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Movie review: 'Simon and the Oaks' an overstuffed melodrama
This is an archived article that was published on sltrib.com in 2012, and information in the article may be outdated. It is provided only for personal research purposes and may not be reprinted.

How many plot complications can you fit into one movie? The Swedish coming-of-age drama "Simon and the Oaks" includes the Nazi occupation of Sweden, the Holocaust, mental illness, parental alienation and a teen's identity crisis in one overstuffed package.

The movie, based on Marianne Frederiksson's novel, starts in 1939 with young Simon (Jonatan S. Wächter), who on his first day of school is befriended by Isak (Karl Martin Eriksson), the picked-on Jewish kid. Simon soon adopts Isak's wealthy and worldly father, Ruben (Jan Josef Liefers), as a mentor, a friendship that continues after the war when the adult Simon (Bill Skarsgård) rejects his parents (Helen Sjöholm and Stefan Gödicke) after learning a dark family secret.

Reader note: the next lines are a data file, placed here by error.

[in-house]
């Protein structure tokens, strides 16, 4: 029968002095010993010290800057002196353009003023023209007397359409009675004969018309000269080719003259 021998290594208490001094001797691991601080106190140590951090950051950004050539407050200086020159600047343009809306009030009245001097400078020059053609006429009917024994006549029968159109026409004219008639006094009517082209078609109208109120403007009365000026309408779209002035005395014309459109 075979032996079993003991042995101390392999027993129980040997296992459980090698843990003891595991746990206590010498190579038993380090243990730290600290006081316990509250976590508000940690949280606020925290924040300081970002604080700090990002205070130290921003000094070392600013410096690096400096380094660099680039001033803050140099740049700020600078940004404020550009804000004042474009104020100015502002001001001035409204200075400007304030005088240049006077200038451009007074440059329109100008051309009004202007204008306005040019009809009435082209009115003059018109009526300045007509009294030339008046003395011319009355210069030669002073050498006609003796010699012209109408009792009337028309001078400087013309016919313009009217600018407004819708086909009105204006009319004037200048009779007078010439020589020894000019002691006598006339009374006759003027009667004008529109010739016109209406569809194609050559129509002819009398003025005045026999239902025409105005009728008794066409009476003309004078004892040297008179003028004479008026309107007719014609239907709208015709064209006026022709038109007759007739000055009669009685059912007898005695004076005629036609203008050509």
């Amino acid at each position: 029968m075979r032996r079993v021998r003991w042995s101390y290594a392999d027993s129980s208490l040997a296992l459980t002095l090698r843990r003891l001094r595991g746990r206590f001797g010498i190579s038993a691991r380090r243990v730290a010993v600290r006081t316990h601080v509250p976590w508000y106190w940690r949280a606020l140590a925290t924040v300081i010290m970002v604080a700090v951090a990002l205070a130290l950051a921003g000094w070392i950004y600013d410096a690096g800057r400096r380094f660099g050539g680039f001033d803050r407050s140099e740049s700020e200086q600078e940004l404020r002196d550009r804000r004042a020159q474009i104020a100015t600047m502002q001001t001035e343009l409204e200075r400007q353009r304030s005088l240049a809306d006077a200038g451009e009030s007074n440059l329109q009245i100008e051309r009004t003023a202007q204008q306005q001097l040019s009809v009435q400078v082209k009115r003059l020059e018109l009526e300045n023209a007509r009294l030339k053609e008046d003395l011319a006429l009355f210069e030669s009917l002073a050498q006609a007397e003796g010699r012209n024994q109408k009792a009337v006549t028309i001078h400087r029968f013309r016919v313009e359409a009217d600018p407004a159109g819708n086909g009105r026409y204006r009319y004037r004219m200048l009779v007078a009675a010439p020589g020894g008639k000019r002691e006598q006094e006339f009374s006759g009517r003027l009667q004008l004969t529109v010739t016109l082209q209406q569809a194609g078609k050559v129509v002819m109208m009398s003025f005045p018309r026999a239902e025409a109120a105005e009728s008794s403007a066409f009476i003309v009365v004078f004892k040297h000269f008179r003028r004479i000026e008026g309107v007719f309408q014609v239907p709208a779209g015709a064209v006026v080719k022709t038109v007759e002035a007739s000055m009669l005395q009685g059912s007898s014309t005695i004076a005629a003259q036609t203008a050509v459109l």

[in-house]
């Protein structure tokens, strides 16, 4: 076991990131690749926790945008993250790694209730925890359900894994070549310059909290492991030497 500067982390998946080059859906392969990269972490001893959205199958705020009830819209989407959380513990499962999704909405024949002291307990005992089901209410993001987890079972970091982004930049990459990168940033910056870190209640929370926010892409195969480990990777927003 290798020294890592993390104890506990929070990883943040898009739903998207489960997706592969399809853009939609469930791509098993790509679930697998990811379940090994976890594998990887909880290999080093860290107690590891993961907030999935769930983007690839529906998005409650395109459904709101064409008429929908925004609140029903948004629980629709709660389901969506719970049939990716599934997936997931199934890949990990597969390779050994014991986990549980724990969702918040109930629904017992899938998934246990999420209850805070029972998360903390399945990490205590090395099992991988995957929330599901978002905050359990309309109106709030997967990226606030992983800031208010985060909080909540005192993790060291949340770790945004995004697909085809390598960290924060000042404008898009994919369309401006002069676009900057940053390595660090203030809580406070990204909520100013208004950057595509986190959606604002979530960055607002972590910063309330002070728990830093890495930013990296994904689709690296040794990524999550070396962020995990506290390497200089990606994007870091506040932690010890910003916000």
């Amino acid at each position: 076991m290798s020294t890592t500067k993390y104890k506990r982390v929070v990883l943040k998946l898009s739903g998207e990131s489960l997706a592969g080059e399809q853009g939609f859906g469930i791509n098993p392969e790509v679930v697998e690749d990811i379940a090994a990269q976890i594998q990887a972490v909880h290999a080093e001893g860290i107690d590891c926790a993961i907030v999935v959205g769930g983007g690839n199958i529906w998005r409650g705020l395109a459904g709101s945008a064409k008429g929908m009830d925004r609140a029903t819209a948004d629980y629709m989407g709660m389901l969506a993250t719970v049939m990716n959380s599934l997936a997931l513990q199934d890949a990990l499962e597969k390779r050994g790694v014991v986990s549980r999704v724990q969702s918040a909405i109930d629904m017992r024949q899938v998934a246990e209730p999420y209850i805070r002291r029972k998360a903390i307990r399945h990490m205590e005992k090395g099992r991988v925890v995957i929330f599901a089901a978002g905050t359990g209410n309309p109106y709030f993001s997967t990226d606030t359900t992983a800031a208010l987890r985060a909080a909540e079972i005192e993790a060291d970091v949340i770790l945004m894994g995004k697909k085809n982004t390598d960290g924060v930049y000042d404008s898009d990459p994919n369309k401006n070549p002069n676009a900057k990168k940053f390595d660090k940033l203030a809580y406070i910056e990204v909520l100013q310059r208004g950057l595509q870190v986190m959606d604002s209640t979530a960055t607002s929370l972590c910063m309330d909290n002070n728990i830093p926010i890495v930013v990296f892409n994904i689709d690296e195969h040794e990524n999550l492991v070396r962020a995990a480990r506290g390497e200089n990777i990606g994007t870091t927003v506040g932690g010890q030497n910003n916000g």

Director Lisa Ohlin lards the film with endless subplots and side characters, never settling on whether the story belongs to Simon, his parents or Ruben.

Skarsgård (son of "The Avengers' " Stellan Skarsgård and brother of "True Blood's" Alexander Skarsgård) has charisma and sex appeal, and generates enough good will to make up for this sprawling melodrama's shortcomings.

movies@sltrib.com; http://www.sltrib.com/entertainment


'Simon and the Oaks'

Opens Friday, Dec. 28, at the Broadway Centre Cinemas; not rated, but probably R for strong sexuality, some violence and language; in Swedish with subtitles; 117 minutes.

Dignissim • Ipsum ut ullamcorper sed diam wisi euismod.
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